English How to determine the speed of code?

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Bowlinghead
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Hi there,
I sometimes see people that compare code efficency by execution time like here.
How can you create them (also for other languages)?
What do these values say?
Do they apply on every computer?
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01.12.16 12:35:14 pm
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Hajt
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Code:
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local x = os.clock()

-- your code to benchmark

print(os.clock() - x)


https://www.lua.org/pil/22.1.html
01.12.16 03:13:09 pm
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DC
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What @user Hajt: says is how to do it. Let me explain what it means:

The returned value is the time in seconds the code snippet took to run / to be executed (you basically compare the system time from before and after running the script). In CS2D this means that CS2D itself will stop for that amount of time whenever you run this code (because it's not multi threaded). Only servers run Lua scripts so if you're a server it will even pause updating rendering and everything and you will easily notice it as lag/fps stuttering.
As client you will also notice a lag. The graphics will still update but you might get a ping spike and movements/actions of other players might lag for a moment because the server is busy running the Lua script and it can't update the other stuff in that time.

So especially if a Lua snippet is executed frequently, the time it takes to run it should be super low.
1.XXX for example would mean one second which is way too much for most hooks
0.5XXX would be half a second which is still too much for frequent execution
0.1XXX would be one 1th of a second which is still a lot. This might be okay if it is executed sometimes but you shouldn't do it every frame because the server would lag a lot.

Scripts attached to hooks which are executed very frequently, like every frame or when a player moves or shoots, execution time should be a few millseconds maximum (1 millseconds (short ms) is 1/1000th of a second, so 0.001)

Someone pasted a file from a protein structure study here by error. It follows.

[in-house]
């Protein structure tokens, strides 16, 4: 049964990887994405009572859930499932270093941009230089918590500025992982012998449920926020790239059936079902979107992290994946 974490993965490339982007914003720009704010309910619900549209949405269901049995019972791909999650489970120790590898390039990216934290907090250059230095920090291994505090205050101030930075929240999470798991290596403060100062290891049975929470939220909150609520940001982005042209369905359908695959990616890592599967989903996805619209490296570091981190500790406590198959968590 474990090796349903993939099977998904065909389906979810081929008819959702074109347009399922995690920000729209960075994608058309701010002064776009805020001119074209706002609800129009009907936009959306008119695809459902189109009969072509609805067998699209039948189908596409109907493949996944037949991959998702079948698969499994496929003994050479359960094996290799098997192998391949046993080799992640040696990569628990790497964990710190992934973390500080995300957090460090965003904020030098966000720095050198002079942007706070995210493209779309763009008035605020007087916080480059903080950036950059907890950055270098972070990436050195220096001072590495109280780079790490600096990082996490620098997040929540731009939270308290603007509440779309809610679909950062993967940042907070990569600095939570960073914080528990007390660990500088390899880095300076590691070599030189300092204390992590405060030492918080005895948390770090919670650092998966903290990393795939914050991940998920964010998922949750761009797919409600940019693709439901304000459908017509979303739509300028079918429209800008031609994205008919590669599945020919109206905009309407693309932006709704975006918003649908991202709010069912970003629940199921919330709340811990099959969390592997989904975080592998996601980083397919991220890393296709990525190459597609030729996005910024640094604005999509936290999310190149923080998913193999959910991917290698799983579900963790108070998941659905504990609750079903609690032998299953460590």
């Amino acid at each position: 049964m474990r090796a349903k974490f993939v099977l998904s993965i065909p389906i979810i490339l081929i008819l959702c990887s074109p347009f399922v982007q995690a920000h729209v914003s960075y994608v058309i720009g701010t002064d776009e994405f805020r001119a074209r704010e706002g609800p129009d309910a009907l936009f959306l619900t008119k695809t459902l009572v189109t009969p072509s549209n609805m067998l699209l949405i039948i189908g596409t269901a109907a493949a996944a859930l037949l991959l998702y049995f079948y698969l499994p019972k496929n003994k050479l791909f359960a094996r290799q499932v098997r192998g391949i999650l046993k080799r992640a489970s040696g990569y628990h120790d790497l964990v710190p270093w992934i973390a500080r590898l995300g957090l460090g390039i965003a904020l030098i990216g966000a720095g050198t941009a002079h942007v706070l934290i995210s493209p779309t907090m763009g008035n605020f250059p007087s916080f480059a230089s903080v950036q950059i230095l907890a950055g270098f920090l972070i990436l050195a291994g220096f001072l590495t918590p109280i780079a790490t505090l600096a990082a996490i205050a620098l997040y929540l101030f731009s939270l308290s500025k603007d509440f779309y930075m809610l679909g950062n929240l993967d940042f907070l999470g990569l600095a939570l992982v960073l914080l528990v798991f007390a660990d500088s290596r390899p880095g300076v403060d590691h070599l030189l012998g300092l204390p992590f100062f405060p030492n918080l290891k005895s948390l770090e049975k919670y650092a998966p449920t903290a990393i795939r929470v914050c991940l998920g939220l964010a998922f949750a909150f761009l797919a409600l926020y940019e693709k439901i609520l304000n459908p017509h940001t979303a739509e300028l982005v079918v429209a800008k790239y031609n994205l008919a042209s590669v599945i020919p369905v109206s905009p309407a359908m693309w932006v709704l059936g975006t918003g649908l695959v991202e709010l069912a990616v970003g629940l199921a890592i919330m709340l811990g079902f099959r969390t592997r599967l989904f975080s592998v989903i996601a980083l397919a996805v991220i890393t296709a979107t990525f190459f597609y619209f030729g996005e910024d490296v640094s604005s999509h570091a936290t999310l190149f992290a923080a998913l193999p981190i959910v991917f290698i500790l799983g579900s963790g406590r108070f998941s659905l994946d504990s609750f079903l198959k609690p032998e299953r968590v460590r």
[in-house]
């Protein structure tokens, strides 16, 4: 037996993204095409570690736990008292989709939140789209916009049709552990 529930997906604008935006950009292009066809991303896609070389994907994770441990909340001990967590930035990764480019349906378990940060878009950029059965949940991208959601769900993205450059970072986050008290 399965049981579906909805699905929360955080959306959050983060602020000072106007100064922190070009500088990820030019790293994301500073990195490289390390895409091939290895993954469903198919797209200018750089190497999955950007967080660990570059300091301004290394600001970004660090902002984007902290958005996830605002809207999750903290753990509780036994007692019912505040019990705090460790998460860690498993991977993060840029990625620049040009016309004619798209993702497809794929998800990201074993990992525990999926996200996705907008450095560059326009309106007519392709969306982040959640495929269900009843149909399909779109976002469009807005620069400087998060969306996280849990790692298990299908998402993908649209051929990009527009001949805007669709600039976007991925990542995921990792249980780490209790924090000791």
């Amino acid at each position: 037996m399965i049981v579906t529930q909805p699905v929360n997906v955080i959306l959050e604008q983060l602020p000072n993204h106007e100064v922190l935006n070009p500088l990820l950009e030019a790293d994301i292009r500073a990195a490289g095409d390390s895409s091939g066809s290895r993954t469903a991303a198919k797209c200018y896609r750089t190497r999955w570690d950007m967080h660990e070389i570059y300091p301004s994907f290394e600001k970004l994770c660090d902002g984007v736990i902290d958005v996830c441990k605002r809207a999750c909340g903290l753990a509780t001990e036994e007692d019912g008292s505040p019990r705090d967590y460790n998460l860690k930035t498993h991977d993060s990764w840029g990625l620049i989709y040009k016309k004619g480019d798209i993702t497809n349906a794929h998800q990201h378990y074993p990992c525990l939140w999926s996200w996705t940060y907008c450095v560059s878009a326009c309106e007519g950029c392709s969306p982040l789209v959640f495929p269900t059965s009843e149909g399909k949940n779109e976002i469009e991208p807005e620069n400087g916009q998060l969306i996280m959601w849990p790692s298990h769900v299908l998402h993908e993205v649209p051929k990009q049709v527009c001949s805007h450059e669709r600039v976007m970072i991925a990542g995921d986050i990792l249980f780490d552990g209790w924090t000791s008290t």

And no, the values are not the same on every PC because every PC is using different hardware and is running different apps / has different CPU loads. So even on the same PC the values can differ a bit if you measure the same stuff multiple times. These values only give you a rough idea on how fast/slow your script is.
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01.12.16 03:20:46 pm
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VADemon
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For his values I hope that wasn't the time for one single run.

The following procedure:
• for-loop, because most functions are so fast that you can't measure 1 run
• the longer a loop the more accurate the comparison between functions
• the result is always different on other hardware, even your current load will affect the results (don't run benchmarks whilst playing Crysis 3 ) - process priority and stuff
• with os.clock() you will get the time your Lua process is running and the difference between start and end times is how long your function took to execute. Afterwards you can calculate the difference in percent
01.12.16 03:23:12 pm
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Yates
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user VADemon has written:
• the result is always different on other hardware, even your current load will affect the results (don't run benchmarks whilst playing Crysis 3 ) - process priority and stuff

I am going to test this with my rig when I get home
01.12.16 08:21:58 pm
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Bowlinghead
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Thanks for all of your replys.
If I understood it correctly, its not a really good method to determine the speed of code since this number changes on every run.
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02.12.16 07:34:17 am
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ohaz
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Run a profiler: List of Lua Profilers, Example
https://ohaz.engineer - Software Engineering
02.12.16 08:14:33 pm
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DC
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@user Bowlinghead: No, as I already said: The values normally only differ a tiny bit when running on the same machine. Also executing stuff many times in a loop (like user VADemon said) can help to get better values. You could for instance run a snippet 100,000 times and then divide the resulting time by 100,000 so you get the average time for a single run.

Therefore this method is still a very useful one. It helps a lot to get an idea of the performance of your script AND: If you try to improve a script you can very easily use this approach so see if your changes changed performance to the better or to the worse.
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